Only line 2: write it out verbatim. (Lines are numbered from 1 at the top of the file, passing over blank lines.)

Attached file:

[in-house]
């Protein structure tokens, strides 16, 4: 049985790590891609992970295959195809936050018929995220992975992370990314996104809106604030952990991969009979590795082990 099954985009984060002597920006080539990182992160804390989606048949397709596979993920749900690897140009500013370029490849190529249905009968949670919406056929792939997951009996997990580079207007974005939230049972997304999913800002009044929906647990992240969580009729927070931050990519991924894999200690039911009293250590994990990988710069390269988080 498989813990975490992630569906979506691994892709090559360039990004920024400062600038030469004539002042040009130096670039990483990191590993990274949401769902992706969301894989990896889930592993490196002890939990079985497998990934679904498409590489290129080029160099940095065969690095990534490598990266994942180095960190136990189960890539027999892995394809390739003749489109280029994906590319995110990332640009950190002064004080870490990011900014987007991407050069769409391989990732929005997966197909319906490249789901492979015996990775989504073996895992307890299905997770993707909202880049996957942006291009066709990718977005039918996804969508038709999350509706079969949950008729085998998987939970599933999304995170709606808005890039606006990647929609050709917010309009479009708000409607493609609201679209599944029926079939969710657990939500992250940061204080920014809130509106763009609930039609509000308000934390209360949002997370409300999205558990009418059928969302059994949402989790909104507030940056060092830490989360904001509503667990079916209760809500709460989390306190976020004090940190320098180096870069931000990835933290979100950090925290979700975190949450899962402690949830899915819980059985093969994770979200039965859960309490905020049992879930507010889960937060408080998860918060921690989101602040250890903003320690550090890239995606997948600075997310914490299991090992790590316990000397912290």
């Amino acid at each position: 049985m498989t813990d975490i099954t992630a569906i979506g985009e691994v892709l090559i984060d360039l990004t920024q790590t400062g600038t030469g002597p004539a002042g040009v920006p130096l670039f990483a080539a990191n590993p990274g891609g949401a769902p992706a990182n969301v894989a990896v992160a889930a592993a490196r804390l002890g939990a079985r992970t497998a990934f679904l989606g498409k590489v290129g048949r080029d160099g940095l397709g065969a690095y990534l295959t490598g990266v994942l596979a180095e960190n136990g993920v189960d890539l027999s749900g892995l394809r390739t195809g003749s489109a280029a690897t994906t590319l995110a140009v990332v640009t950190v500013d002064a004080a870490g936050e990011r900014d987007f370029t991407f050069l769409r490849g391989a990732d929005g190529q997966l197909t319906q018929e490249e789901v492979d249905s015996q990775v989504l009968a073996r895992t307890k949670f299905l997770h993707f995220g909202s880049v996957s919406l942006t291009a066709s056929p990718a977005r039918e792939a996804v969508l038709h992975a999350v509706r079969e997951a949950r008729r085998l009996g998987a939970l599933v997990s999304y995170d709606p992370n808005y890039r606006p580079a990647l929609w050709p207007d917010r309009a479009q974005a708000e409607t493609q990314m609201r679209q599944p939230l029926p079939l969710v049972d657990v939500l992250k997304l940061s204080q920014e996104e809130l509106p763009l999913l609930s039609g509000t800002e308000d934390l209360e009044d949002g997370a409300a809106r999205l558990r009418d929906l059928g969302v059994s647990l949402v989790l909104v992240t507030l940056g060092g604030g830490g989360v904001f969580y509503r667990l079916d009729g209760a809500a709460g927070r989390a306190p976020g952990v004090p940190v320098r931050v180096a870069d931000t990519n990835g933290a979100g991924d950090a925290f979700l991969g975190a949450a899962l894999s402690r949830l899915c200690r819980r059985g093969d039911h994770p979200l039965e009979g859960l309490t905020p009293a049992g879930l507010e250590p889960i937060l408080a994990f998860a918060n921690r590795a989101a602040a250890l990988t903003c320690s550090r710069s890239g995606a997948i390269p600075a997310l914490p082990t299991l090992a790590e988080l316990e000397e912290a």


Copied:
């Protein structure tokens, strides 16, 4: 049985790590891609992970295959195809936050018929995220992975992370990314996104809106604030952990991969009979590795082990 099954985009984060002597920006080539990182992160804390989606048949397709596979993920749900690897140009500013370029490849190529249905009968949670919406056929792939997951009996997990580079207007974005939230049972997304999913800002009044929906647990992240969580009729927070931050990519991924894999200690039911009293250590994990990988710069390269988080 498989813990975490992630569906979506691994892709090559360039990004920024400062600038030469004539002042040009130096670039990483990191590993990274949401769902992706969301894989990896889930592993490196002890939990079985497998990934679904498409590489290129080029160099940095065969690095990534490598990266994942180095960190136990189960890539027999892995394809390739003749489109280029994906590319995110990332640009950190002064004080870490990011900014987007991407050069769409391989990732929005997966197909319906490249789901492979015996990775989504073996895992307890299905997770993707909202880049996957942006291009066709990718977005039918996804969508038709999350509706079969949950008729085998998987939970599933999304995170709606808005890039606006990647929609050709917010309009479009708000409607493609609201679209599944029926079939969710657990939500992250940061204080920014809130509106763009609930039609509000308000934390209360949002997370409300999205558990009418059928969302059994949402989790909104507030940056060092830490989360904001509503667990079916209760809500709460989390306190976020004090940190320098180096870069931000990835933290979100950090925290979700975190949450899962402690949830899915819980059985093969994770979200039965859960309490905020049992879930507010889960937060408080998860918060921690989101602040250890903003320690550090890239995606997948600075997310914490299991090992790590316990000397912290």